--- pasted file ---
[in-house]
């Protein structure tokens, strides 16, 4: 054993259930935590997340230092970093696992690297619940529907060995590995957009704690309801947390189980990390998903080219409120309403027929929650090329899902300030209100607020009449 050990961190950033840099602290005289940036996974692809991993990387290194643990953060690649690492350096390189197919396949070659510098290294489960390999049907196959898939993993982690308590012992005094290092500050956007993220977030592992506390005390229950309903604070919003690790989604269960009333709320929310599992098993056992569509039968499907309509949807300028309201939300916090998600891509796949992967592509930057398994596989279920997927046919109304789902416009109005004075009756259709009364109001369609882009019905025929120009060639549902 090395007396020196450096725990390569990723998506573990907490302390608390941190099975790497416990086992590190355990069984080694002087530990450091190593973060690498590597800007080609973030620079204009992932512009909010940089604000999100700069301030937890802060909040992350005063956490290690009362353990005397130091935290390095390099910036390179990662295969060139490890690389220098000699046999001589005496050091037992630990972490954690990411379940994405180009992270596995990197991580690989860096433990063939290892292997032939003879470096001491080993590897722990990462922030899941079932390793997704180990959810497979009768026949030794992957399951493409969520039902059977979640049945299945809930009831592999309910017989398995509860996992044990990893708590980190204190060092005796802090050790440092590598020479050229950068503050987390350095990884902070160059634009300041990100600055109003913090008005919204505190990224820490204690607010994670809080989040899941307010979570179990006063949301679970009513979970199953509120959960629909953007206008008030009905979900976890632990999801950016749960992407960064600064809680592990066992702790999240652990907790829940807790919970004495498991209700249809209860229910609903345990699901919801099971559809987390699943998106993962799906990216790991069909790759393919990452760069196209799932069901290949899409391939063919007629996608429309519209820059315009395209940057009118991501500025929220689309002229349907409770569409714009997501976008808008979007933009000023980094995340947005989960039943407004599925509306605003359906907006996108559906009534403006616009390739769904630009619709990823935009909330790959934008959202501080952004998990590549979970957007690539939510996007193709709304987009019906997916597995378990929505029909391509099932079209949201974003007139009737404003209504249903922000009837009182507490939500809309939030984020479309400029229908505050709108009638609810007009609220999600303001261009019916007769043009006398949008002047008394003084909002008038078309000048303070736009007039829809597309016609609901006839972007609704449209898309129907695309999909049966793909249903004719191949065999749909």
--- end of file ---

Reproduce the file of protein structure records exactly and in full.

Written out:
[in-house]
């Protein structure tokens, strides 16, 4: 054993259930935590997340230092970093696992690297619940529907060995590995957009704690309801947390189980990390998903080219409120309403027929929650090329899902300030209100607020009449 050990961190950033840099602290005289940036996974692809991993990387290194643990953060690649690492350096390189197919396949070659510098290294489960390999049907196959898939993993982690308590012992005094290092500050956007993220977030592992506390005390229950309903604070919003690790989604269960009333709320929310599992098993056992569509039968499907309509949807300028309201939300916090998600891509796949992967592509930057398994596989279920997927046919109304789902416009109005004075009756259709009364109001369609882009019905025929120009060639549902 090395007396020196450096725990390569990723998506573990907490302390608390941190099975790497416990086992590190355990069984080694002087530990450091190593973060690498590597800007080609973030620079204009992932512009909010940089604000999100700069301030937890802060909040992350005063956490290690009362353990005397130091935290390095390099910036390179990662295969060139490890690389220098000699046999001589005496050091037992630990972490954690990411379940994405180009992270596995990197991580690989860096433990063939290892292997032939003879470096001491080993590897722990990462922030899941079932390793997704180990959810497979009768026949030794992957399951493409969520039902059977979640049945299945809930009831592999309910017989398995509860996992044990990893708590980190204190060092005796802090050790440092590598020479050229950068503050987390350095990884902070160059634009300041990100600055109003913090008005919204505190990224820490204690607010994670809080989040899941307010979570179990006063949301679970009513979970199953509120959960629909953007206008008030009905979900976890632990999801950016749960992407960064600064809680592990066992702790999240652990907790829940807790919970004495498991209700249809209860229910609903345990699901919801099971559809987390699943998106993962799906990216790991069909790759393919990452760069196209799932069901290949899409391939063919007629996608429309519209820059315009395209940057009118991501500025929220689309002229349907409770569409714009997501976008808008979007933009000023980094995340947005989960039943407004599925509306605003359906907006996108559906009534403006616009390739769904630009619709990823935009909330790959934008959202501080952004998990590549979970957007690539939510996007193709709304987009019906997916597995378990929505029909391509099932079209949201974003007139009737404003209504249903922000009837009182507490939500809309939030984020479309400029229908505050709108009638609810007009609220999600303001261009019916007769043009006398949008002047008394003084909002008038078309000048303070736009007039829809597309016609609901006839972007609704449209898309129907695309999909049966793909249903004719191949065999749909």